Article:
Define the client personas you will be targeting—the marketing manager, HR team, and sales executives.

If your pitch is too broad, you won’t appeal to your target audience within the organization—and ultimately, your pitch will fail.

For inspiration, take a look at this example of a B2B audience persona.

Creating a profile helps you design a pitch that will appeal to the right team members in your client’s organization.

You don’t want to spend too much time creating a content calendar for your marketing communication plan, but it’s worth including content platforms.

Clients want to see your vision for the partnership—adding channels you will be using to grow their business shows how committed you are to the relationship.

Research the kind of company you are pitching to—this will help you decide the channels that will work best for their messaging.

Among the channels you will likely include in your plan are:

There are numerous channels but you should know which ones are most suitable for your prospects before including them in your plan.

There are several design elements your marketing communication plan should incorporate.

Most importantly, the plan should reflect your company’s branding and your client’s branding in the design of your marketing communication plan.

Why? For two reasons. First, by including their branding, you create a relationship with the client from the outset.

Second, adding your branding is necessary because your clients are external parties that are being pitched by multiple companies.

A generic plan will get lost in the noise. So, make it stand out by incorporating branding elements such as your logo, brand colors, and brand fonts.

You also need to be cognizant of current graphic design trends. Muted colors, flat icons and illustrations, and geometric shapes are all in vogue right now, as you can see from this example.

If you use bold or neon colors or three-dimensional shapes, clients may be led to believe that your team isn’t aware of changing market trends.

This is not the impression you want to leave them with. Brush up on marketing design trends before presenting your plan to clients.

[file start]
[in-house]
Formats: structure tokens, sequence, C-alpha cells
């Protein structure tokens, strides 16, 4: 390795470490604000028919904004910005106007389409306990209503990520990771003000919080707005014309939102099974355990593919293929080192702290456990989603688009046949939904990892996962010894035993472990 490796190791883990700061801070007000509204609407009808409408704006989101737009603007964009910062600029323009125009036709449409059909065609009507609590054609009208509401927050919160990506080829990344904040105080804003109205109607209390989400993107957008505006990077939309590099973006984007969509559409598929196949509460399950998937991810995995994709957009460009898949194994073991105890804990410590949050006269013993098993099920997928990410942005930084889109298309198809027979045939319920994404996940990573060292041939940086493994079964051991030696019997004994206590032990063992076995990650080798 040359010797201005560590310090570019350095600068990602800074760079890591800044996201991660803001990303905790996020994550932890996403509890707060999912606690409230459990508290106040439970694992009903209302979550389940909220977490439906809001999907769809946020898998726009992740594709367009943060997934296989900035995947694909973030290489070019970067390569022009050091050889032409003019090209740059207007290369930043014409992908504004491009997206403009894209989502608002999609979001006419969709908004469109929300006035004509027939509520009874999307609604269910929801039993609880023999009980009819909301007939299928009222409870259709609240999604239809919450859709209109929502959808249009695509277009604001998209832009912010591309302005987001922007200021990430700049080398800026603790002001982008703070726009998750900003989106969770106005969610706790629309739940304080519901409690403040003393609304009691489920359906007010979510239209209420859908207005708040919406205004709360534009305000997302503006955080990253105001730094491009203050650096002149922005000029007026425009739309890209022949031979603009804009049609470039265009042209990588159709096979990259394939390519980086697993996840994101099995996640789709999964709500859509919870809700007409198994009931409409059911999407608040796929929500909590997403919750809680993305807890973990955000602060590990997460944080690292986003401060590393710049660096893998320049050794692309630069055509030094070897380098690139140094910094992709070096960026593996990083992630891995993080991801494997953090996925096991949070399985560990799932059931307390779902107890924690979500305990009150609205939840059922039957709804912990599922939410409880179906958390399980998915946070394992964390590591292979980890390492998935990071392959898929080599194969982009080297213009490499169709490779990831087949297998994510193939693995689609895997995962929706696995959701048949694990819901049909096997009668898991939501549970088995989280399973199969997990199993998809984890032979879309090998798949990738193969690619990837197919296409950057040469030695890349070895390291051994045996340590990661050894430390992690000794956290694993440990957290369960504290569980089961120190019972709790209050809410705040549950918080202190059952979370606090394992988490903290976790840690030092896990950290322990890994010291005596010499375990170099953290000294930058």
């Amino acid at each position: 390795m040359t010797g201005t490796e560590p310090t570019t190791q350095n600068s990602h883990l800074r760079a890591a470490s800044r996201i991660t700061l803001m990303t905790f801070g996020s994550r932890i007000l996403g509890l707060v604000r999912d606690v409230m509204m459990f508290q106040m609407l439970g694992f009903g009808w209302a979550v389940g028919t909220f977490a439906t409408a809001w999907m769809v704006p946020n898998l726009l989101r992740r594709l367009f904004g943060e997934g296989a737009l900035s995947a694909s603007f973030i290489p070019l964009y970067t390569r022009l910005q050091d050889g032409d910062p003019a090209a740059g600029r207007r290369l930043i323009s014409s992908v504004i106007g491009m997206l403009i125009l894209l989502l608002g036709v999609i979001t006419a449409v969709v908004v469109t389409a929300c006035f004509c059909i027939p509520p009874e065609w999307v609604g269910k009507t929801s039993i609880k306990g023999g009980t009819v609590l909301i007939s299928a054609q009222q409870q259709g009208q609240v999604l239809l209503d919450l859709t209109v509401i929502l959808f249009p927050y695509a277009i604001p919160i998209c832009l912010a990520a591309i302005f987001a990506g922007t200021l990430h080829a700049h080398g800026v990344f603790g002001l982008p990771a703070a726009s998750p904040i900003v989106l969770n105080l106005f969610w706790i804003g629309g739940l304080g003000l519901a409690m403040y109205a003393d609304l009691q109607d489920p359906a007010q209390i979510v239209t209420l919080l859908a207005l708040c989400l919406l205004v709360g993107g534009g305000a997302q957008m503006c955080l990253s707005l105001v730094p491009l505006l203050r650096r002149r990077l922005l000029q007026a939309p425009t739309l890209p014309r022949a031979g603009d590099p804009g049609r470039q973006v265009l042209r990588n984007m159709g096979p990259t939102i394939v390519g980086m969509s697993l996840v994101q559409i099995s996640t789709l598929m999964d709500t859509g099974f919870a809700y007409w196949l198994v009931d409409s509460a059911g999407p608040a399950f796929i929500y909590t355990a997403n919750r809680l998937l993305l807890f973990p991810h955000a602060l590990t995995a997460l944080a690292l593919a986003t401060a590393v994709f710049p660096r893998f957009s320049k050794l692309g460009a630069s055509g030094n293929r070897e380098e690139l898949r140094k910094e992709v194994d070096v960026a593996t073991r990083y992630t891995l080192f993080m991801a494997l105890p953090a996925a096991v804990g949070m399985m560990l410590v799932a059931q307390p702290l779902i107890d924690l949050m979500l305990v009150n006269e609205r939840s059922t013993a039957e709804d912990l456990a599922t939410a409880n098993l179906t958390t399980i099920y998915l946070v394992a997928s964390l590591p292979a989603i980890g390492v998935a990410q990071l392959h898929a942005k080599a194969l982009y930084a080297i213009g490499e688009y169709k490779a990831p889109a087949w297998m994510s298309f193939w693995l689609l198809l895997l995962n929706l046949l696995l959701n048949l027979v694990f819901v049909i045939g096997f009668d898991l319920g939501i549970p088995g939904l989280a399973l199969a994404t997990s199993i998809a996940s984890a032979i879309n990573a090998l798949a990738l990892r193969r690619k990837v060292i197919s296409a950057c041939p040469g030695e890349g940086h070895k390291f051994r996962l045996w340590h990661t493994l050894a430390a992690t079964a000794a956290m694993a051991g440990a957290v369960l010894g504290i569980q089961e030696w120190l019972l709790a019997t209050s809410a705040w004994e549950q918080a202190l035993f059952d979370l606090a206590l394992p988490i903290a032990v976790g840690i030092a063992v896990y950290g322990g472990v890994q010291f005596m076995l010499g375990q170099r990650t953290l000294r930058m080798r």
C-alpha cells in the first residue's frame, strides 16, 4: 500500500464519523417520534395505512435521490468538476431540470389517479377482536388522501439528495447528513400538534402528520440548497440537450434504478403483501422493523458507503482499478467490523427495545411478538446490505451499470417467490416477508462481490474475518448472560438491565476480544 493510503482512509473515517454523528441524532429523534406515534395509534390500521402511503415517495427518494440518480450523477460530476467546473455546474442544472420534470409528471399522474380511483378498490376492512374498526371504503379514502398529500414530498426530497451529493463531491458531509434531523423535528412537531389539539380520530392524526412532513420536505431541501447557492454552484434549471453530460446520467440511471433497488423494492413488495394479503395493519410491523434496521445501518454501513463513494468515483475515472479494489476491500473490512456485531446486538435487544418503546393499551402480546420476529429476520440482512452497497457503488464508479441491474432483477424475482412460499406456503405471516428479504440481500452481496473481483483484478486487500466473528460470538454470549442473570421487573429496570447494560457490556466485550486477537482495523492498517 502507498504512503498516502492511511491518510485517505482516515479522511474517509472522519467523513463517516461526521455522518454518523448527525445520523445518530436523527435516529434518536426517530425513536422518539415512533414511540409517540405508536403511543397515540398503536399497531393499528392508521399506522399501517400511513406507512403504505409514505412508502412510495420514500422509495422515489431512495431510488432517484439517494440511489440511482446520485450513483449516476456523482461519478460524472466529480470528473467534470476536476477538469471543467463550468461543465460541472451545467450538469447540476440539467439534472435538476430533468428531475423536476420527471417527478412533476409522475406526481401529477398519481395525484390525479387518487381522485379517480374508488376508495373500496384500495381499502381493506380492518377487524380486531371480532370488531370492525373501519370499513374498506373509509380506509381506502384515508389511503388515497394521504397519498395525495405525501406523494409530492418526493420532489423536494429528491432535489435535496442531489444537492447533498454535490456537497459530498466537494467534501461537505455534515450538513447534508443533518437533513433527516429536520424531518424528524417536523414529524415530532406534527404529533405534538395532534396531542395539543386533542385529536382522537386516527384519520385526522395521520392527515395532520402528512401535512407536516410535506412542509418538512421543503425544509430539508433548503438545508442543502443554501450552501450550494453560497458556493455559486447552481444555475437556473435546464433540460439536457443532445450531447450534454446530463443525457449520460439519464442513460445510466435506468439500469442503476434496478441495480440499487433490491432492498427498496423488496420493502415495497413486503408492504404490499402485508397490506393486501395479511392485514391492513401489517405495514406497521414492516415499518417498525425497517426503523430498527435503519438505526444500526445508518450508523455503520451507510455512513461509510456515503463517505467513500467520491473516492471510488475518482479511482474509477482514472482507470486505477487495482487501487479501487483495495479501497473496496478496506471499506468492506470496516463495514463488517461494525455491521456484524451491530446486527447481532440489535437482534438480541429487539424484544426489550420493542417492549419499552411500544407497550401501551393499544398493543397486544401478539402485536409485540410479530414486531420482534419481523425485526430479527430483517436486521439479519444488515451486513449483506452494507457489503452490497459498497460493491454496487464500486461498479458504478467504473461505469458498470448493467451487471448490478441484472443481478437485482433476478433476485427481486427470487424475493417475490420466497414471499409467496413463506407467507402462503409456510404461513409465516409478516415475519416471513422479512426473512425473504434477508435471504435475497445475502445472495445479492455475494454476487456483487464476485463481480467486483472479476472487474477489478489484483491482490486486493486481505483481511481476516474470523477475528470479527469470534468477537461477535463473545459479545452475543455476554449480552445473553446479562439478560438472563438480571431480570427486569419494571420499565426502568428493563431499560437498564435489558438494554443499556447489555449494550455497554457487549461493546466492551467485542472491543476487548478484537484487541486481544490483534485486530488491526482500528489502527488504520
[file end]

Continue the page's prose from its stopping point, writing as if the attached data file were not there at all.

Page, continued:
There are a few deadlines you can include in your marketing communication plan.

Again, you don’t have to create an entire content calendar, but be cognizant of upcoming events that are relevant to your client.

Holiday marketing is huge, so if there are events in the offing, you should include them in your plan with suggestions for how your client can market themselves around those themes.

Other important events include the start and end of quarters, industry conferences, and major industry announcements that can impact your client.

Use a timeline maker to create clear and attractive timelines for your plan—this will help your team align with your client’s needs.

You set goals for your plan and your pitch, but were they successful?

To determine this, you need to ask for feedback from your prospects and your marketing team about the pitching process.

Among the key analysis questions to ask are:

You need to examine your client pitch and process so you know where you require improvement—and which areas are winning over your clients.

A marketing communication plan is a great way to share with your clients your vision for their brand, and your relationship with them.

To recap, here are the steps you need to take to create a successful plan:

Following this process will make creating a communication plan easier and earn you long-term clients.

Ronita Mohan is a content marketer at Venngage, the online infographic maker and design platform. Ronita regularly writes about marketing, sales, and small businesses. Connect with her on Twitter.

Read the rest of this article here